Journal or Book Title
MONTHLY NOTICES OF THE ROYAL ASTRONOMICAL SOCIETY
We present a theory for describing the evolution of a galaxy caused by stochastic events such as weak mergers, transient spiral structure, orbiting blobs, etc. This noise excites large-scale patterns that drive the evolution of the galactic density profile. In a dark matter halo, the repeated stochastic perturbations preferentially ring the lowest-order modes with only a very weak dependence on the details of their source. The subsequent redistribution of halo mass is determined only by the mechanics of these modes. The halo profile then evolves toward a universal asymptotic form for a wide variety of noise sources. Such a convergence may help explain the similarity of normal galaxy morphology in diverse environments. A variety of other applications are discussed.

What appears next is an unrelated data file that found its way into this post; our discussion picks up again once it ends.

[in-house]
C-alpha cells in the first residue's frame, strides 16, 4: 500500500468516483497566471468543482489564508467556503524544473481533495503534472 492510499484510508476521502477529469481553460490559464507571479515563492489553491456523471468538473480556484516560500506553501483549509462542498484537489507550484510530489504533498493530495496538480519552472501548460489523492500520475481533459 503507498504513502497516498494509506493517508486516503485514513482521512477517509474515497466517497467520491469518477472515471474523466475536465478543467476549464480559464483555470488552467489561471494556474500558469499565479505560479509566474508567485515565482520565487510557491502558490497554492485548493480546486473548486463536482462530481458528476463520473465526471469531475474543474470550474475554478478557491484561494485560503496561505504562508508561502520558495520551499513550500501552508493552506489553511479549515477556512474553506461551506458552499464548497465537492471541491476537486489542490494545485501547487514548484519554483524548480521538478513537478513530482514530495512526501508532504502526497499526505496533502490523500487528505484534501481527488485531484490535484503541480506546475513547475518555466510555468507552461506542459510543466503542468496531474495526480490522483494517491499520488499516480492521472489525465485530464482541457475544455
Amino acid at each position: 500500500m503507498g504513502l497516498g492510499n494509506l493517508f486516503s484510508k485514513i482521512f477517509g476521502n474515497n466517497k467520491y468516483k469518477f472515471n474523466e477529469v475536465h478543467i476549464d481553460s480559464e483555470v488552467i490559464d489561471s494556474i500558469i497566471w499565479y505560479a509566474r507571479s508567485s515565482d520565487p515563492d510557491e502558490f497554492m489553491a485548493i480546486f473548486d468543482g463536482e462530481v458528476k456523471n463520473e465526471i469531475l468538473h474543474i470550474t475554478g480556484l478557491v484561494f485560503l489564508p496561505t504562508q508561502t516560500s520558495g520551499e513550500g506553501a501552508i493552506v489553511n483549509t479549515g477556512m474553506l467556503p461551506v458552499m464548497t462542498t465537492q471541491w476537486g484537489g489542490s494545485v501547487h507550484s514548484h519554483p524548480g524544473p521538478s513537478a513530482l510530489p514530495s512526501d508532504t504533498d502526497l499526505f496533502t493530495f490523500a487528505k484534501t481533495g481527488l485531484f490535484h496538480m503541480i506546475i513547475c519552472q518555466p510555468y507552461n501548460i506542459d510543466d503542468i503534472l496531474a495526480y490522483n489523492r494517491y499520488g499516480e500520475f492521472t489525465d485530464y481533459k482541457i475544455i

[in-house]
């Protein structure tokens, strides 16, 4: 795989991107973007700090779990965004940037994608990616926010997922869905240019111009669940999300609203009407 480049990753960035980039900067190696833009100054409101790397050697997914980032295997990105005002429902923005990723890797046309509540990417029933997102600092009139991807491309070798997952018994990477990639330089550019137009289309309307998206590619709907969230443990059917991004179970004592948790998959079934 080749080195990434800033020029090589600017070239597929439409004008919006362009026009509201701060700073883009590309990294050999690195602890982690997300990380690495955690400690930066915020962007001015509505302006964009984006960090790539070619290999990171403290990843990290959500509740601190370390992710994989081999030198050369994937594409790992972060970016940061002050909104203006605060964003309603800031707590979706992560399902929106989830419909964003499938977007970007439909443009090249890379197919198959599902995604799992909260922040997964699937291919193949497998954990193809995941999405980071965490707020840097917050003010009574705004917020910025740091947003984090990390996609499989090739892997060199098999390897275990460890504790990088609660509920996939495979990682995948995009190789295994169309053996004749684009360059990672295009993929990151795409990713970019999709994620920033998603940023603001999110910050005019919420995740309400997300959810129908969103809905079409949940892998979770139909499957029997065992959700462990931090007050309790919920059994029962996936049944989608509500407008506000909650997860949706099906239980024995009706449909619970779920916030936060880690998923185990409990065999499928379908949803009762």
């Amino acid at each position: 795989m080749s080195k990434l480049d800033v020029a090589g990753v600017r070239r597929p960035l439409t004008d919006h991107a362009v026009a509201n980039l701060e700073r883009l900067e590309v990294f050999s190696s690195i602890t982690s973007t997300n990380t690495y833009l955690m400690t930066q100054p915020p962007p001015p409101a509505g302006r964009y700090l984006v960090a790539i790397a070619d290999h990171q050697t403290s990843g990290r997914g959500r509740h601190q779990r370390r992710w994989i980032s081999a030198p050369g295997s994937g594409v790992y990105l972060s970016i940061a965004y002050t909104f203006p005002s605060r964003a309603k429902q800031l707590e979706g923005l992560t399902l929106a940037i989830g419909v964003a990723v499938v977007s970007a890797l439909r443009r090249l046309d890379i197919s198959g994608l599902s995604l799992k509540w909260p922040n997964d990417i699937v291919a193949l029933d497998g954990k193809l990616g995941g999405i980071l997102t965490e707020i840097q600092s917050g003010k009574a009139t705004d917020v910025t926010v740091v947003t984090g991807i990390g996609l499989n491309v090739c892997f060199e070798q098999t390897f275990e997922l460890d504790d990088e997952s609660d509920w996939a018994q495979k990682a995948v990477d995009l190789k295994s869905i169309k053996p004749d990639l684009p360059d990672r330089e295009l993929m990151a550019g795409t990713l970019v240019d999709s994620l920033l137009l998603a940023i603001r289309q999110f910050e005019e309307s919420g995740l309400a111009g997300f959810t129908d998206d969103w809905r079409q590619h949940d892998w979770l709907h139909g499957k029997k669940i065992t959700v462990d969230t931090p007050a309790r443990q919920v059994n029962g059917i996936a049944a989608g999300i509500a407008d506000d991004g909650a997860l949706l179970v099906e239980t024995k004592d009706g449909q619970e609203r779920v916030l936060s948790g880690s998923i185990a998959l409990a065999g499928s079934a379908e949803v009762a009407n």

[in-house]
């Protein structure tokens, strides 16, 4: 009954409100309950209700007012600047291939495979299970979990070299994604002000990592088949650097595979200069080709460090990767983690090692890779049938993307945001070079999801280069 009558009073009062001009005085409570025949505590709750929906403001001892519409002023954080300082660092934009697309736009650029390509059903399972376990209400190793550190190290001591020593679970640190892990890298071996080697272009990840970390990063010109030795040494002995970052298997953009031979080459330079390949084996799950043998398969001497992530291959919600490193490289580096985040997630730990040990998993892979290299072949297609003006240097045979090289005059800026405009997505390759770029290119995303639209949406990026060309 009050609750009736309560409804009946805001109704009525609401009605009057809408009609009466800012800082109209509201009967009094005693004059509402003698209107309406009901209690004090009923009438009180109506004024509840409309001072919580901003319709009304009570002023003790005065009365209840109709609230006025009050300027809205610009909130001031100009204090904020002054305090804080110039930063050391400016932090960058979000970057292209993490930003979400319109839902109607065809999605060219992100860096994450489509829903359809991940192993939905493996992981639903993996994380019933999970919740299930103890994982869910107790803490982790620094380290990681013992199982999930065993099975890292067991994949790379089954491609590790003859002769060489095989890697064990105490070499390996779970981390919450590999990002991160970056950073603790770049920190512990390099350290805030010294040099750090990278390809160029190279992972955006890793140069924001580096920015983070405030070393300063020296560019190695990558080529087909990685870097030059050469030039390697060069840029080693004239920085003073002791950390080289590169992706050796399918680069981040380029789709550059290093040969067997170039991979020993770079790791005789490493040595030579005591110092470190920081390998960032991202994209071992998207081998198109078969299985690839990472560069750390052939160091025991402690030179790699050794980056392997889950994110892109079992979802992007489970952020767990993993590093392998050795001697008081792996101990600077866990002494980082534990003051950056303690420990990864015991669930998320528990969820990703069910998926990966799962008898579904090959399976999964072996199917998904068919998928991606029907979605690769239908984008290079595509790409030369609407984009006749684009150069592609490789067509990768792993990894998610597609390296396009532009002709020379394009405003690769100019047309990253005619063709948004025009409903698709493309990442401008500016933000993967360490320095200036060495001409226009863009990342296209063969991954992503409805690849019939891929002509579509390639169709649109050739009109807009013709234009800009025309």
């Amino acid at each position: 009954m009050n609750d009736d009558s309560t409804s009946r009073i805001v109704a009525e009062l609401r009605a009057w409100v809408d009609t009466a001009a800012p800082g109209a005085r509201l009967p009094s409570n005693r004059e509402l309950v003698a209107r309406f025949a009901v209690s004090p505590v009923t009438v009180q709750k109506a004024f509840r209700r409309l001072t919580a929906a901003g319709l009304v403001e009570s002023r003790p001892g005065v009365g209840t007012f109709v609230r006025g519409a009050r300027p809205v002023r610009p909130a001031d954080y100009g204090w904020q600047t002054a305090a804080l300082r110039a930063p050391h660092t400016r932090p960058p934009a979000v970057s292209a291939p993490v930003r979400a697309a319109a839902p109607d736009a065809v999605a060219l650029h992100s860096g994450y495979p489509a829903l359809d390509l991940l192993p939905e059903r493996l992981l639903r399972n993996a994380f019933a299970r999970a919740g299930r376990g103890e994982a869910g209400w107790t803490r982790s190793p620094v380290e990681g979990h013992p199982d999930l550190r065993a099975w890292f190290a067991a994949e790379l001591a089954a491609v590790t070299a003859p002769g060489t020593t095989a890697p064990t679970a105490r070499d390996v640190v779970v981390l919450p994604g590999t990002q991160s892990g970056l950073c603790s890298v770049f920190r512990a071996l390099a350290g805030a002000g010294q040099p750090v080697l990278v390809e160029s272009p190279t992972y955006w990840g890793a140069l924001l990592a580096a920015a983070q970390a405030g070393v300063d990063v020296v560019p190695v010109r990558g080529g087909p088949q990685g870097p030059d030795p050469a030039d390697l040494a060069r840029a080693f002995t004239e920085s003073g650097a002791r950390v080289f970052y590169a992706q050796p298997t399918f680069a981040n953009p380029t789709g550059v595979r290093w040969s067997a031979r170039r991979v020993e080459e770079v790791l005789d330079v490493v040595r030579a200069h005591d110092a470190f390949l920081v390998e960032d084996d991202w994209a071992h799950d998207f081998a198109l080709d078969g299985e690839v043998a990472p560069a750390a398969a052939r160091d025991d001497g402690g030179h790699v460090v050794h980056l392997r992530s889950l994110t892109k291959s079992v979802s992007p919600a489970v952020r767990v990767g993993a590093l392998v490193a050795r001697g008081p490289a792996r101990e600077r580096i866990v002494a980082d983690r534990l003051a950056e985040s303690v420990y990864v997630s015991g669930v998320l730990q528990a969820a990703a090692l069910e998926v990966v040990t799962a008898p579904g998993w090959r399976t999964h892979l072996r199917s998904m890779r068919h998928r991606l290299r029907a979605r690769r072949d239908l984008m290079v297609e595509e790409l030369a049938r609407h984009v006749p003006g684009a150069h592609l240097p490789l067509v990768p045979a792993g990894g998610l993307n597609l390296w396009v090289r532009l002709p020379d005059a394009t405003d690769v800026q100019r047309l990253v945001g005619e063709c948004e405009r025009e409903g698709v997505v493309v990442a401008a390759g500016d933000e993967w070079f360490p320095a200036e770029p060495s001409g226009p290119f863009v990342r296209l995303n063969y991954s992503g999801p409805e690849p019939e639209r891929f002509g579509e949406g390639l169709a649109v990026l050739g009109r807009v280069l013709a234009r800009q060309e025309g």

Weinberg, MD, "Noise-driven evolution in stellar systems - I. Theory" (2001). MONTHLY NOTICES OF THE ROYAL ASTRONOMICAL SOCIETY. 63.
Retrieved from https://scholarworks.umass.edu/astro_faculty_pubs/63